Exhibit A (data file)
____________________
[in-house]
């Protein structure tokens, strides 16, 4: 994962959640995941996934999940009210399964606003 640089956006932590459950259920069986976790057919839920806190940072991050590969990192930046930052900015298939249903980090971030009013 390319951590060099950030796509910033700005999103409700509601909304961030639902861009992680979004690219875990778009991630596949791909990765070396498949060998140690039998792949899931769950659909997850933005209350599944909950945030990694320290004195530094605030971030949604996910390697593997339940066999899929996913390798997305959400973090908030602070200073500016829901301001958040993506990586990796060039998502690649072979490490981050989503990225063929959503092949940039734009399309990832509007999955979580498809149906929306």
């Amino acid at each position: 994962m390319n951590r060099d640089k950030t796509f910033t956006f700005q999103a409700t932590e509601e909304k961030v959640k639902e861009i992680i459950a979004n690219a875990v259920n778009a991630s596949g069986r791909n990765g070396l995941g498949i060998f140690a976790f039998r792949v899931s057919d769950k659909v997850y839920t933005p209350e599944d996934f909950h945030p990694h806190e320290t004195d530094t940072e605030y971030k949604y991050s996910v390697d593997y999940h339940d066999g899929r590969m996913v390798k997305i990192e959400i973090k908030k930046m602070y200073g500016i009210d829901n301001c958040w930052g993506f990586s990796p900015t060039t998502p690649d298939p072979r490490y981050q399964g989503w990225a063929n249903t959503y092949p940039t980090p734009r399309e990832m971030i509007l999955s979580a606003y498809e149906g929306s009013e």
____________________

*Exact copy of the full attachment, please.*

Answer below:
[in-house]
């Protein structure tokens, strides 16, 4: 994962959640995941996934999940009210399964606003 640089956006932590459950259920069986976790057919839920806190940072991050590969990192930046930052900015298939249903980090971030009013 390319951590060099950030796509910033700005999103409700509601909304961030639902861009992680979004690219875990778009991630596949791909990765070396498949060998140690039998792949899931769950659909997850933005209350599944909950945030990694320290004195530094605030971030949604996910390697593997339940066999899929996913390798997305959400973090908030602070200073500016829901301001958040993506990586990796060039998502690649072979490490981050989503990225063929959503092949940039734009399309990832509007999955979580498809149906929306």
């Amino acid at each position: 994962m390319n951590r060099d640089k950030t796509f910033t956006f700005q999103a409700t932590e509601e909304k961030v959640k639902e861009i992680i459950a979004n690219a875990v259920n778009a991630s596949g069986r791909n990765g070396l995941g498949i060998f140690a976790f039998r792949v899931s057919d769950k659909v997850y839920t933005p209350e599944d996934f909950h945030p990694h806190e320290t004195d530094t940072e605030y971030k949604y991050s996910v390697d593997y999940h339940d066999g899929r590969m996913v390798k997305i990192e959400i973090k908030k930046m602070y200073g500016i009210d829901n301001c958040w930052g993506f990586s990796p900015t060039t998502p690649d298939p072979r490490y981050q399964g989503w990225a063929n249903t959503y092949p940039t980090p734009r399309e990832m971030i509007l999955s979580a606003y498809e149906g929306s009013e």